merry tales such as the old woman told of Psyche in Apuleius, Boccace novels, and the rest, quarum auditione pueri delectantur, senes narratione, which some delight to hear, some to tell, all are well pleased with.
Novel things are new and different from anything that has been done, experienced, or made before. Protesters found a novel way of demonstrating against steeply rising oil prices The very idea of a sixth form college was novel in 1962. a long written story in which the characters and events are usually imaginary fiction (novella; NOVELLA). not like anything known before, and unusual or interesting novel idea/approach/method etc. Fictional prose narrative of considerable length and some complexity that deals imaginatively with human experience through a connected sequence of events involving a group of persons in a specific setting. The genre encompasses a wide range of types and styles, including picaresque, epistolary, gothic, romantic, realist, and historical novels. Though forerunners of the novel appeared in a number of places, including Classical Rome and 11th-century Japan, the European novel is usually said to have begun with Miguel de Cervantes's Don Quixote. The novel was established as a literary form in England in the 18th century through the work of Daniel Defoe, Samuel Richardson, and Henry Fielding. The typical elements of a conventional novel are plot, character, setting, narrative method and point of view, scope, and myth or symbolism. These elements have been subject to experimentation since the earliest appearance of the novel. Compare antinovel. See also novella; short story. novel of character development epistolary novel gothic novel picaresque novel novel with a key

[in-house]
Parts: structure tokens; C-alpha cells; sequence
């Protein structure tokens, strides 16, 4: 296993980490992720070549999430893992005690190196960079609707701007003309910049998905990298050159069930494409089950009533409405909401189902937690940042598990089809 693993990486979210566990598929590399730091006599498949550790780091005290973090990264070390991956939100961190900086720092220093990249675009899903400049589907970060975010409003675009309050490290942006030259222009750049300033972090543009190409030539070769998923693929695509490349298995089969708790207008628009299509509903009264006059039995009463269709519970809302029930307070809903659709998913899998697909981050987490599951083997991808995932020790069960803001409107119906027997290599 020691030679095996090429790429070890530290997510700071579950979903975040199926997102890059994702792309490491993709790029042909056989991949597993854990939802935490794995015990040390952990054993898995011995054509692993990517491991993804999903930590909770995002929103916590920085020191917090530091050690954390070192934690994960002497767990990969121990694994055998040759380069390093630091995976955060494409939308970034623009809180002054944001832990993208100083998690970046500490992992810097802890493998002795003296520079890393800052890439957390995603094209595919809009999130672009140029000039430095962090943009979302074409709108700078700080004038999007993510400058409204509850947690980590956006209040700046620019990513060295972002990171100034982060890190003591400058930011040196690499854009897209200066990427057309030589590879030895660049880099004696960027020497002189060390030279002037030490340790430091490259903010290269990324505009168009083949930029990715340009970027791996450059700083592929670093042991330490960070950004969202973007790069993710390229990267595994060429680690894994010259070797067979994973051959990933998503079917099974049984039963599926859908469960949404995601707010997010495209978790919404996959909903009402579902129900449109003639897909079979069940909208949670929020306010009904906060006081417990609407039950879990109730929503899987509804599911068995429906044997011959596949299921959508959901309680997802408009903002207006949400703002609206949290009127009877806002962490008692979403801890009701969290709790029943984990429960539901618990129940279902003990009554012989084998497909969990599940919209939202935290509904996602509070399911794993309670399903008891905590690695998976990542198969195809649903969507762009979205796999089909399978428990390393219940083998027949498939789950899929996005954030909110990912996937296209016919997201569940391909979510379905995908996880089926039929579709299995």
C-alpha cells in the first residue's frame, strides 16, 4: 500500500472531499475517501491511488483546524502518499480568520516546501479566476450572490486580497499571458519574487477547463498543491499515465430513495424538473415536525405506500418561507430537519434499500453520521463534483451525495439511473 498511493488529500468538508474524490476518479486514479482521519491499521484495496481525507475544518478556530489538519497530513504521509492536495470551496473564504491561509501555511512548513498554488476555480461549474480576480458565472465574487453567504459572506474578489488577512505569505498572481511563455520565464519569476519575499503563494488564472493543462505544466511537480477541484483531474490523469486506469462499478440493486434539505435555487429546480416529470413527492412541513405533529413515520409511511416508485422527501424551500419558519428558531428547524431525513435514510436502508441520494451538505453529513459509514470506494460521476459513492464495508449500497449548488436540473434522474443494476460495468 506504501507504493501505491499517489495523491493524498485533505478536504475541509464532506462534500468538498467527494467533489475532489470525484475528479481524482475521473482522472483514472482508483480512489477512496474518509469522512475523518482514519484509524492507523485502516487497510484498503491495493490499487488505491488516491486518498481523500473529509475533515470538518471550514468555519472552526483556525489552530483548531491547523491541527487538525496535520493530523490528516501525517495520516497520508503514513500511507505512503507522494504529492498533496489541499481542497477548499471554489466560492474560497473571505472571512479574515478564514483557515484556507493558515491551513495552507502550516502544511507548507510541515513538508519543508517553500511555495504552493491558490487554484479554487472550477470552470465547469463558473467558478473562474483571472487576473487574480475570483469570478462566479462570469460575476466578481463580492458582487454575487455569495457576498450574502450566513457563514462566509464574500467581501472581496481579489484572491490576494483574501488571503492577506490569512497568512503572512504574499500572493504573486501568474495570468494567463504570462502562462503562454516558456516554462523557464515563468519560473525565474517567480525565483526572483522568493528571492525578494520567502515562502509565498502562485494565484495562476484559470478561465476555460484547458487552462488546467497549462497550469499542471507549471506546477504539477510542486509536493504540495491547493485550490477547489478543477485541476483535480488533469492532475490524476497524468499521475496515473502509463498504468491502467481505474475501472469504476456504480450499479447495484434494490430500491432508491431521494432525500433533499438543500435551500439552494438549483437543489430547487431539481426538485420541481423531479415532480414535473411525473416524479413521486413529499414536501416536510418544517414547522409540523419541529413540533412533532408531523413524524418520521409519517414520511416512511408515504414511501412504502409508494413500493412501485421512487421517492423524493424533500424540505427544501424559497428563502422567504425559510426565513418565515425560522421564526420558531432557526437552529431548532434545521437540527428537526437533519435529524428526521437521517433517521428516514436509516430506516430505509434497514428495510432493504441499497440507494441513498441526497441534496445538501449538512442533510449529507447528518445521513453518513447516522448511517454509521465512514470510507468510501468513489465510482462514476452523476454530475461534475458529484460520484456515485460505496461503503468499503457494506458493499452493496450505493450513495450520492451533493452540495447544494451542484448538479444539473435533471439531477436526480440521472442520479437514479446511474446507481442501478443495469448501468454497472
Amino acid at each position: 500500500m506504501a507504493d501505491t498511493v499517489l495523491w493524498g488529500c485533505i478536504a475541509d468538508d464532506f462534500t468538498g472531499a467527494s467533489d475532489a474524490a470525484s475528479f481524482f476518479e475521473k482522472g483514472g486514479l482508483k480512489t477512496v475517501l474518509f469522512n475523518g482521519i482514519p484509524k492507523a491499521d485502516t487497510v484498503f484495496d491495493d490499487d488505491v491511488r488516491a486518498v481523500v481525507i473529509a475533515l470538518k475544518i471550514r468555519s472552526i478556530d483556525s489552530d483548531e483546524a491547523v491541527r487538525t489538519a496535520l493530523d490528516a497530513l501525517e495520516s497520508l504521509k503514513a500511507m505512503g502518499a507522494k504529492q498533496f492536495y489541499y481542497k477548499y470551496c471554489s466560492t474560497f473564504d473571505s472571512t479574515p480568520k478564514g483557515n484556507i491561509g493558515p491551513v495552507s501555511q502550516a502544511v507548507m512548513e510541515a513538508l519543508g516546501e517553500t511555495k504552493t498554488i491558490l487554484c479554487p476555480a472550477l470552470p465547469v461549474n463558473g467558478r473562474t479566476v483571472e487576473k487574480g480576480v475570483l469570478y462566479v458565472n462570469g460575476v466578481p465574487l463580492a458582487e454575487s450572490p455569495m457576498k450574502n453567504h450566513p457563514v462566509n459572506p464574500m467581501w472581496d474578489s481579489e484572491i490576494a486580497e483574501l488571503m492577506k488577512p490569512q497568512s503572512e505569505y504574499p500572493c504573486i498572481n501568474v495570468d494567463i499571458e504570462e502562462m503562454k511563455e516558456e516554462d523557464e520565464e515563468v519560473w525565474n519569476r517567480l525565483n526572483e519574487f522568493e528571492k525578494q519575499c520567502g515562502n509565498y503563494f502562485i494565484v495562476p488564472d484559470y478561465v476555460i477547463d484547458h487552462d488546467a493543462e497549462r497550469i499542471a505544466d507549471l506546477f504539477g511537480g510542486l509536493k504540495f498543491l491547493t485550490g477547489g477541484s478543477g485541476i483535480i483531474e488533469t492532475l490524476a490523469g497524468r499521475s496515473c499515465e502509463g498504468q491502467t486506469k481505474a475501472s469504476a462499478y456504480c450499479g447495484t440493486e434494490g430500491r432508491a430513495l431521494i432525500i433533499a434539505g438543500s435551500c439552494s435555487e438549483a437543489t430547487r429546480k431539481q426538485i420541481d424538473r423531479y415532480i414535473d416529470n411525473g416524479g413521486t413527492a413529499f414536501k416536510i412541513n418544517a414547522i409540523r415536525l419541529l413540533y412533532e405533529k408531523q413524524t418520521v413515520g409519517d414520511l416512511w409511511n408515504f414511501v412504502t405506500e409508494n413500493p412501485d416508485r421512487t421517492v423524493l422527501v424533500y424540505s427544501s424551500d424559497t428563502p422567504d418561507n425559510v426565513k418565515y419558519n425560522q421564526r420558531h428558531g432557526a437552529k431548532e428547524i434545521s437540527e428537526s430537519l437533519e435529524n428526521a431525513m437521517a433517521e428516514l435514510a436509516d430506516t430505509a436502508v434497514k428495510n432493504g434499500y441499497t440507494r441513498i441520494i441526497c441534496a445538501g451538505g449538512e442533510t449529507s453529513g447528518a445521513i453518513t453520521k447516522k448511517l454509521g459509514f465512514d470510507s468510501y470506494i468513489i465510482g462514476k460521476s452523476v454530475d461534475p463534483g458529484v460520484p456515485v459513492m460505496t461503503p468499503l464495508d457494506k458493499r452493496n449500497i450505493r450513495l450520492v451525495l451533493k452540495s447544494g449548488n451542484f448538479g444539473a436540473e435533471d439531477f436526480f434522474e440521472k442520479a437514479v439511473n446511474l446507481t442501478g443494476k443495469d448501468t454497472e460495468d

a long prose fiction text involving character and action and telling a story; the author's purpose is often to convey a particular idea or message about a culture or society
a printed and bound book that is an extended work of fiction; "his bookcases were filled with nothing but novels"; "he burned all the novels" a extended fictional work in prose; usually in the form of a story pleasantly novel or different; "common sense of a most refreshing sort
a extended fictional work in prose; usually in the form of a story pleasantly novel or different; "common sense of a most refreshing sort
n A short story padded A species of composition bearing the same relation to literature that the panorama bears to art As it is too long to be read at a sitting the impressions made by its successive parts are successively effaced, as in the panorama Unity, totality of effect, is impossible; for besides the few pages last read all that is carried in mind is the mere plot of what has gone before To the romance the novel is what photography is to painting Its distinguishing principle, probability, corresponds to the literal actuality of the photograph and puts it distinctly into the category of reporting; whereas the free wing of the romancer enables him to mount to such altitudes of imagination as he may be fitted to attain; and the first three essentials of the literary art are imagination, imagination and imagination The art of writing novels, such as it was, is long dead everywhere except in Russia, where it is new Peace to its ashes -- some of which have a large sale